Later developments included fighter and torpedo variants, plus the Il-10 that served through the Korean War; one was even tested by the USAF at Wright Field.

The Instructions

This kit has extensive instructions, with two pages of legalese, six pages of easily decipherable exploded assembly drawings, and two pages of color scheme and decal location details. These sheets are actually big enough so you don’t need a magnifying glass to see them. There is a color guide on page 1 with codes within the instructions telling you which color goes where. My only comment on this is that they recommend that the interior of the aircraft be painted RLM 02 Grey, a most unlikely color, while the camouflage colors are light blue, flat earth, USAAF olive green, and Gunship Grey. These are Tamiya colors, and are probable matches. FS color numbers might have helped, although the box art gives a lot of information.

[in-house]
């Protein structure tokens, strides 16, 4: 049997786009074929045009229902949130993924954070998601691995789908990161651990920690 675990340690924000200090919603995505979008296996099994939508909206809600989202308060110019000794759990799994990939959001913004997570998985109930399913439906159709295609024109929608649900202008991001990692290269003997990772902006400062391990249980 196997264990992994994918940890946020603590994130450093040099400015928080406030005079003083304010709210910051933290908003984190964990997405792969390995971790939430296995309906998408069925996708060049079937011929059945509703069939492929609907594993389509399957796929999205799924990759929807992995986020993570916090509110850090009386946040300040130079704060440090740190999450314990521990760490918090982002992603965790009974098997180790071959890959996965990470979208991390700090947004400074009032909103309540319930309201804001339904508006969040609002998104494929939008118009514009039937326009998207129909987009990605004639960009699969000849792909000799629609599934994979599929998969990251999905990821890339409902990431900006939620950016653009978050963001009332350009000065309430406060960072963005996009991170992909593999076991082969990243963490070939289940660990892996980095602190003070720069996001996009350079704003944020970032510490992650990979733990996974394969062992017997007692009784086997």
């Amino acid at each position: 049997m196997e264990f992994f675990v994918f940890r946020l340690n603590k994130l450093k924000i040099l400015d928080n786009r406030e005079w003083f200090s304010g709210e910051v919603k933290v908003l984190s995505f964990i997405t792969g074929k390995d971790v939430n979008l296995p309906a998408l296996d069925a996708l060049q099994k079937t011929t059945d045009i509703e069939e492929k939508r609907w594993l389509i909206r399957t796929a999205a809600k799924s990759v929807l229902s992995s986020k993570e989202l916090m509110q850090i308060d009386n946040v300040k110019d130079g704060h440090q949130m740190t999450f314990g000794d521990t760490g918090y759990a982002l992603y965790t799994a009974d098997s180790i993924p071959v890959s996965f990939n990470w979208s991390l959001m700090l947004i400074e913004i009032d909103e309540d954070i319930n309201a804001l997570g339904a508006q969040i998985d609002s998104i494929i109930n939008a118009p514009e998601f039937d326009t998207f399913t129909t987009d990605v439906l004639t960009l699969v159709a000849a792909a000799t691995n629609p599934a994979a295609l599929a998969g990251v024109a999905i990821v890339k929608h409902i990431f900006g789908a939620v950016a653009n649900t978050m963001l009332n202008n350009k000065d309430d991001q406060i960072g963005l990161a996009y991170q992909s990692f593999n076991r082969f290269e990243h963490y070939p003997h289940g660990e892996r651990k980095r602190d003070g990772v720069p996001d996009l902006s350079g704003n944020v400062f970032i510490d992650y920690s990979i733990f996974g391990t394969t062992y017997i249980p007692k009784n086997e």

Decals of excellent quality are provided for three aircraft – “White 1” of the 6th Gv OShAP; “White 07” of the 566th ShAP, Leningrad, 1944; and “White 12” of the 16th VA, Berlin, 1945. None of these unit codes is explained. The decals do not need to be trimmed, although some softening solution will help snug them down on the surface.


There is a lot of information available on the Il-2. The Squadron-Signal Il-2 Stormovik In Action, No. 155, has a lot of useful details, and the kit actually includes a separate sheet giving the basic history of the type.

The Kit